The Role of Extracellular Signal-regulated Kinase 2 (ERK2) in Peripheral B Cell Activation and Differentiation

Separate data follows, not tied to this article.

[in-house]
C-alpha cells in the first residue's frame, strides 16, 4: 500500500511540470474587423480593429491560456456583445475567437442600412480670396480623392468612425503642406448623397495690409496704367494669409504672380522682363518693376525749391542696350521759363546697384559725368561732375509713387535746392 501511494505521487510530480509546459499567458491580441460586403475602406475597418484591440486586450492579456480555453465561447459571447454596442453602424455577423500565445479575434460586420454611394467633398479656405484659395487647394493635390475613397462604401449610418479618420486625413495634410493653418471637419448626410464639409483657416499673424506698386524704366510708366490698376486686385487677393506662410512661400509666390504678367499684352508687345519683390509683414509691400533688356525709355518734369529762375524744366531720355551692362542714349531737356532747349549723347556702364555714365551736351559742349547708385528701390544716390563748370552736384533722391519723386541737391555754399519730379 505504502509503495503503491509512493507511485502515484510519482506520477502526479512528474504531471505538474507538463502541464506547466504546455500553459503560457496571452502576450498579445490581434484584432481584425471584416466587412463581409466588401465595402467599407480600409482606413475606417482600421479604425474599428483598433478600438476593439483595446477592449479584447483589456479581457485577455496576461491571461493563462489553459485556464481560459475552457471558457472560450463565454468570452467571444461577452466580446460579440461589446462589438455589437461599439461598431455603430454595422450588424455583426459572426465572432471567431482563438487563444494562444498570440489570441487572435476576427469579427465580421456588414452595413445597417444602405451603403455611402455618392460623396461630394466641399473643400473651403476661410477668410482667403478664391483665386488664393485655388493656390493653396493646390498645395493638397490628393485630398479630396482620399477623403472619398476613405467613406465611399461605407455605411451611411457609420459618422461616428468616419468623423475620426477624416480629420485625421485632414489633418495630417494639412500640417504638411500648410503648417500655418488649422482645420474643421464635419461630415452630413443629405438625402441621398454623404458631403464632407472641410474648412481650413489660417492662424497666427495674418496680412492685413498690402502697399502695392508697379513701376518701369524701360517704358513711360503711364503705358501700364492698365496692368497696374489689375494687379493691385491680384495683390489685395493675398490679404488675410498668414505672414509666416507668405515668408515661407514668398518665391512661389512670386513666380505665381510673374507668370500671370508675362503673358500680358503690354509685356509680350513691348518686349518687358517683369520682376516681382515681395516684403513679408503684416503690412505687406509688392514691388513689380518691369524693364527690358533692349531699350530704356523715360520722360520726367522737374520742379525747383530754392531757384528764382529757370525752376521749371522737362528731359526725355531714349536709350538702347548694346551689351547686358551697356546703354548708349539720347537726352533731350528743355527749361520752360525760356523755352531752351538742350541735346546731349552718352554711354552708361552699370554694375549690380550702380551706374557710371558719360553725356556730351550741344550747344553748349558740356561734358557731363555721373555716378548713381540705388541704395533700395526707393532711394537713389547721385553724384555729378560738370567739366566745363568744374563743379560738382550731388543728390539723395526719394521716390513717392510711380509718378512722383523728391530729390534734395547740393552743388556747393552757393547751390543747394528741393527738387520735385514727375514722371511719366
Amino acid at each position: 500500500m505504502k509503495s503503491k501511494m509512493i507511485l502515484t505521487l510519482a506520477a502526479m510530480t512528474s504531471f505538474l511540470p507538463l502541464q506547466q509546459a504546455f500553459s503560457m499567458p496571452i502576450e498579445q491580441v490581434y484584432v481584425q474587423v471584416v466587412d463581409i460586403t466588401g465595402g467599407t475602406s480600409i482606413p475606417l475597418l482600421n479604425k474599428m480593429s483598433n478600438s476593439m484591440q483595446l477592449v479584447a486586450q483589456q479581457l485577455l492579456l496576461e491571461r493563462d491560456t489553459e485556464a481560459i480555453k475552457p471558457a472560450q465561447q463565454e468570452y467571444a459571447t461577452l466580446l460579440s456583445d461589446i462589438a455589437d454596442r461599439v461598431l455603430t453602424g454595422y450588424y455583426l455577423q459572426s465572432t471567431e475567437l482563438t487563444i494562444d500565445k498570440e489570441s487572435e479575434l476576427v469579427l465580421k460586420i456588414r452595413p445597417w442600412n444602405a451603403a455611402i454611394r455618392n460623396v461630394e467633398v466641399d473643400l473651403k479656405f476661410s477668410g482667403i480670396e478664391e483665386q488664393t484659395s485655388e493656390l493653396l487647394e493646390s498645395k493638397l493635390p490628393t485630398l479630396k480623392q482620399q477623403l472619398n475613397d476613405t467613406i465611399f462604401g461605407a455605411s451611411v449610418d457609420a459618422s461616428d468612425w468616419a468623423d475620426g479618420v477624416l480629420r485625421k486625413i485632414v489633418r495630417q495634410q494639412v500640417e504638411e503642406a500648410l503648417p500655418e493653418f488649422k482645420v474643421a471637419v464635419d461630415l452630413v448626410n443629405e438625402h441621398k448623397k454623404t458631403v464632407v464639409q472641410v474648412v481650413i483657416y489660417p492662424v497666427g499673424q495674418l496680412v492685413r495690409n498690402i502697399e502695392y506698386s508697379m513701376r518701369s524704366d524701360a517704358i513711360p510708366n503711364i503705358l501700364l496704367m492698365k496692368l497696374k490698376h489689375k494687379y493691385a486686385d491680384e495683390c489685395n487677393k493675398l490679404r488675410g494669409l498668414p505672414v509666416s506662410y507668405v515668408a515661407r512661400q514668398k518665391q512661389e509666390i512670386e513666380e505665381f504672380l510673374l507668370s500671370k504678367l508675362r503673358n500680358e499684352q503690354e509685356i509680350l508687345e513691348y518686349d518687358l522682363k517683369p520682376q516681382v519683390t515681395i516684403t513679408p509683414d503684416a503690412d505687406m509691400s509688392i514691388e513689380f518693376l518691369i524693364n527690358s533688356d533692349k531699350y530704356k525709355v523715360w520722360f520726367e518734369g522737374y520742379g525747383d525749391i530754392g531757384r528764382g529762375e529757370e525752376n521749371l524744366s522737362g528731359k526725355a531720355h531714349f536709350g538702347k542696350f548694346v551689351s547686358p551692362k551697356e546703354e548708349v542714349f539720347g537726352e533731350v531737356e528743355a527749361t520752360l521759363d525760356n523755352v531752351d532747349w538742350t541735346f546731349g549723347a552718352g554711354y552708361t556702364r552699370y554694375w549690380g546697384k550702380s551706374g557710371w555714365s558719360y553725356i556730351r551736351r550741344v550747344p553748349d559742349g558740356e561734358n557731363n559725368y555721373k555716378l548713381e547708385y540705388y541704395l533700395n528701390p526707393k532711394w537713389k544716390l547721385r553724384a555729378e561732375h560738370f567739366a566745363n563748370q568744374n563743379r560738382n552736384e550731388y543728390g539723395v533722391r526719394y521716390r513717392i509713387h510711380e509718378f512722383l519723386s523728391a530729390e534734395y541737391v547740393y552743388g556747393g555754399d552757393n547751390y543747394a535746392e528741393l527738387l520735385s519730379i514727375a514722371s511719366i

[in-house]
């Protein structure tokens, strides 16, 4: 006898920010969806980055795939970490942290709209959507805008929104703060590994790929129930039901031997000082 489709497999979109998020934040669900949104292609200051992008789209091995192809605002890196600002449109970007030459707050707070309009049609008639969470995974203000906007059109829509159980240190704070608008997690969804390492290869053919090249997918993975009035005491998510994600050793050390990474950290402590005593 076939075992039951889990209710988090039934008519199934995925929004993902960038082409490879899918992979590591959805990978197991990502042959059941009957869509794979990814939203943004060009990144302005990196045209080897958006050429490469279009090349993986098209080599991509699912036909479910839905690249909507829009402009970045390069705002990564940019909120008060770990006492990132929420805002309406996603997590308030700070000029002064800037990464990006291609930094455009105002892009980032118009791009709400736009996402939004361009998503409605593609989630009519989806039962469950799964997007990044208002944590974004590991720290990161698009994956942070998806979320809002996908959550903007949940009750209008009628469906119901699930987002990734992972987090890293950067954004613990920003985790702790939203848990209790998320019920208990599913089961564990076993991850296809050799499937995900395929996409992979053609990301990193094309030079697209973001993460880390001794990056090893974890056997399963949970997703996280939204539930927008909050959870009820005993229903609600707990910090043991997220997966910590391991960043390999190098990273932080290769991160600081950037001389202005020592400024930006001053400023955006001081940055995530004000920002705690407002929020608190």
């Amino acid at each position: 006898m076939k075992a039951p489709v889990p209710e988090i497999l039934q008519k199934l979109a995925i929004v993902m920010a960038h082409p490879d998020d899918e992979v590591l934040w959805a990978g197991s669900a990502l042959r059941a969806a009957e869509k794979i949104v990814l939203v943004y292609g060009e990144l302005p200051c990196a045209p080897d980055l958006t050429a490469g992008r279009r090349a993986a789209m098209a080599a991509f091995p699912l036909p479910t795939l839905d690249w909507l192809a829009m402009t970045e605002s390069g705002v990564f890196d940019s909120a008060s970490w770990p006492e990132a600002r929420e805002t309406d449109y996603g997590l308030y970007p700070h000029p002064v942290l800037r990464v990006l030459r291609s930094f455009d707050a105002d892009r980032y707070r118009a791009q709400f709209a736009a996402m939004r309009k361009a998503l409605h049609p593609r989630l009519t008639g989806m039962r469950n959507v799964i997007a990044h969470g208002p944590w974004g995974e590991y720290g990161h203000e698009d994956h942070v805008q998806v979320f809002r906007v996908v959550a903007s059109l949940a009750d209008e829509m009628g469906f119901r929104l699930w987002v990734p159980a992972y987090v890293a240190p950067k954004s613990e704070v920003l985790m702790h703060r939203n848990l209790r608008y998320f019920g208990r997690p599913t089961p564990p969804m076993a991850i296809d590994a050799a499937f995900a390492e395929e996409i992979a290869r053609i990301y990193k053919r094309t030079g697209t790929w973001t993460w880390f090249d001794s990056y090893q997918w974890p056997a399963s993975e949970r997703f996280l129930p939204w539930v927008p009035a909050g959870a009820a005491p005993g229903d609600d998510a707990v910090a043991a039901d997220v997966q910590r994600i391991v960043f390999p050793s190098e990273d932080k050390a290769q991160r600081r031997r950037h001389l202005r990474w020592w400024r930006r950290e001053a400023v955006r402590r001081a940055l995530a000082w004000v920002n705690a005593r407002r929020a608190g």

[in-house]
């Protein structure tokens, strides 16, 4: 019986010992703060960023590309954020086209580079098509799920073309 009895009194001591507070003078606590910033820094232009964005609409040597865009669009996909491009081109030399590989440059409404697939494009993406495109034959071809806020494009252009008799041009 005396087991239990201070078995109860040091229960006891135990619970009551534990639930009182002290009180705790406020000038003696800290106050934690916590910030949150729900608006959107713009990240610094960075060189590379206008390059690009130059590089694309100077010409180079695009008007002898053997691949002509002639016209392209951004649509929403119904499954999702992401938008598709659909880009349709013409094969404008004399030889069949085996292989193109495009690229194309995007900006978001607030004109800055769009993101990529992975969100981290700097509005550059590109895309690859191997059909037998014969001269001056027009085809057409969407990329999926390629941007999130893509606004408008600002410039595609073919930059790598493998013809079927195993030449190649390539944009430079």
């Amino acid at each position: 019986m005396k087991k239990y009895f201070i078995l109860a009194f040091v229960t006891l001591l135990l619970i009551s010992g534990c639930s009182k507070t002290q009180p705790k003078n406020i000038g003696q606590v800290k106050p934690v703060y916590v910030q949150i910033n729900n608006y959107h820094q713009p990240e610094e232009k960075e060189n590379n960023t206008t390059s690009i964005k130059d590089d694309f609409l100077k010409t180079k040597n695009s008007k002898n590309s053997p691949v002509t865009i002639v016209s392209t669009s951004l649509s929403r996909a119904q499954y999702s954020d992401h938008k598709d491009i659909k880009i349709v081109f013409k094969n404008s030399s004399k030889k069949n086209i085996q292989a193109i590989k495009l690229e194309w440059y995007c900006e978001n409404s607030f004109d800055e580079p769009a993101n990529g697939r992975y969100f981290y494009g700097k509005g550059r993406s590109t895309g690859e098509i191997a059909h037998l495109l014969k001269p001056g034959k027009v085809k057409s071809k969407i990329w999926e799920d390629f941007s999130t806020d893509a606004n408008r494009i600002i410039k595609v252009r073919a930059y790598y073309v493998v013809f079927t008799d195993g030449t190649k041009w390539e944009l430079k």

Activation and differentiation of B cells into antibody-secreting cells (ASCs) is a critical aspect of disease prevention, namely through the provision of protective antibodies against infectious diseases. Additionally, ASCs that migrate to specialized survival niches, such as the bone marrow, where they can persist for years. These cells, known as long-lived plasma cells (LLPCs), provide a constant layer of protection, and thereby represent a core component of immune memory. Importantly, dysregulation of this process is known to underlie certain autoimmune diseases such as Grave's disease or myasthenia gravis, as well as cancers such as multiple myeloma (MM). Therefore, deciphering the molecular mechanisms that govern the fate decisions following B cell activation could potentially lead to more effective treatments for these and other B cell-mediated pathologies. Extracellular signal-regulated kinases 1 and 2 (ERK1/2) are effectors of the mitogen-activated protein kinase (MAPK) pathway known to regulate the development, activation, and survival of B cells. Despite sharing extensive structural homology with ERK1, several functions are uniquely attributed to ERK2. Notable among these, ERK2 promotes mitochondrial fission and glycolytic metabolism, which are dynamically regulated during ASC differentiation. Using a mouse model that circumvents the embryonic lethality of a germline Erk2-deletion while allowing the detection of these cells using a fluorescent reporter, our studies show that ERK2 is a key derminant of ASC survival through the regulation of mitochondrial dynamics. These studies offer ERK2 as a potential target towards the treatment of B cell-mediated pathologies.